As part of their traditional state police powers, states determine the eligibility requirements for their driver’s licenses. Standard eligibility requirements include proof of age, residency, identity, and knowledge. In the 1990s, some states amended their vehicle codes to require proof of lawful status, effectively barring undocumented immigrants from obtaining driver’s licenses.
In response to inconsistent issuance and verification standards, Congress passed the REAL ID Act of 2005. The Act prohibits federal agencies from accepting state driver’s licenses for official purposes unless states comply with minimum issuance and verification standards. These standards include requirements to verify Social Security numbers and lawful status. However, the REAL ID Act also allows states to continue issuing non-compliant driver’s licenses if those licenses have a design that distinguishes them from compliant ones.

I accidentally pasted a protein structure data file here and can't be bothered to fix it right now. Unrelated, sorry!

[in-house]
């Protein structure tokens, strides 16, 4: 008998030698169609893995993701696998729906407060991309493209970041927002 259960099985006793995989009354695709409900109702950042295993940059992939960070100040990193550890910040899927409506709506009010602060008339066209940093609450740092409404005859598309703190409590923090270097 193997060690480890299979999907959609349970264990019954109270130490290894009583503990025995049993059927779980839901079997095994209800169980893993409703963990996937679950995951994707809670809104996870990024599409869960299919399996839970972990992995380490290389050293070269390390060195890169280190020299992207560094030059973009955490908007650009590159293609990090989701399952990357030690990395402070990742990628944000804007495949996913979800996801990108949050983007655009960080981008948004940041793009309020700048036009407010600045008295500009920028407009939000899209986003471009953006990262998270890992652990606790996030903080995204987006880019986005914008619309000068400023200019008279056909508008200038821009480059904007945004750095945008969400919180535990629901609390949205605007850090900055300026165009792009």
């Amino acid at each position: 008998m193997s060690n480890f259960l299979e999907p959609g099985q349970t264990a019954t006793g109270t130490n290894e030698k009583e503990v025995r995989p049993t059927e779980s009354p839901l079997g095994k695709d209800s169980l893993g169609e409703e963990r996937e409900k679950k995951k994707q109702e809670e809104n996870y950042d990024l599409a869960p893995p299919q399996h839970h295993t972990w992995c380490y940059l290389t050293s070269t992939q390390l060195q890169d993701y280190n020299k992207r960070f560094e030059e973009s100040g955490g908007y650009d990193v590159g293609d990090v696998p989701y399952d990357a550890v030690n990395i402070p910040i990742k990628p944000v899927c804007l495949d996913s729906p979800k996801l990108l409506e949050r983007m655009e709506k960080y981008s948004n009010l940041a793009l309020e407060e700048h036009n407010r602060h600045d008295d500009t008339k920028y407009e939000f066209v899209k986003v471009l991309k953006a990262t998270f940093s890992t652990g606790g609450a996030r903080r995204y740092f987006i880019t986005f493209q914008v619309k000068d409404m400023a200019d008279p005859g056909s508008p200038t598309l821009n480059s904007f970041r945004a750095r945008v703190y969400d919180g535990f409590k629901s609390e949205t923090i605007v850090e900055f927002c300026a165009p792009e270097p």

Currently, Pennsylvania requires an applicant to provide her Social Security number and proof of lawful status to obtain a driver’s license. This Comment recommends that Pennsylvania should amend its vehicle code to offer alternatives to its Social Security number and lawful status requirements. Doing so would allow undocumented immigrants to apply for driver’s licenses, leading to benefits in public safety, community relationships, and increases in the Commonwealth’s revenue.
Removing Roadblocks: Alternatives to Lawful Status and Social Security Number Requirements for Pennsylvania Driver’s Licenses,
Dick. L. Rev.
Available at: https://ideas.dickinsonlaw.psu.edu/dlr/vol126/iss1/12
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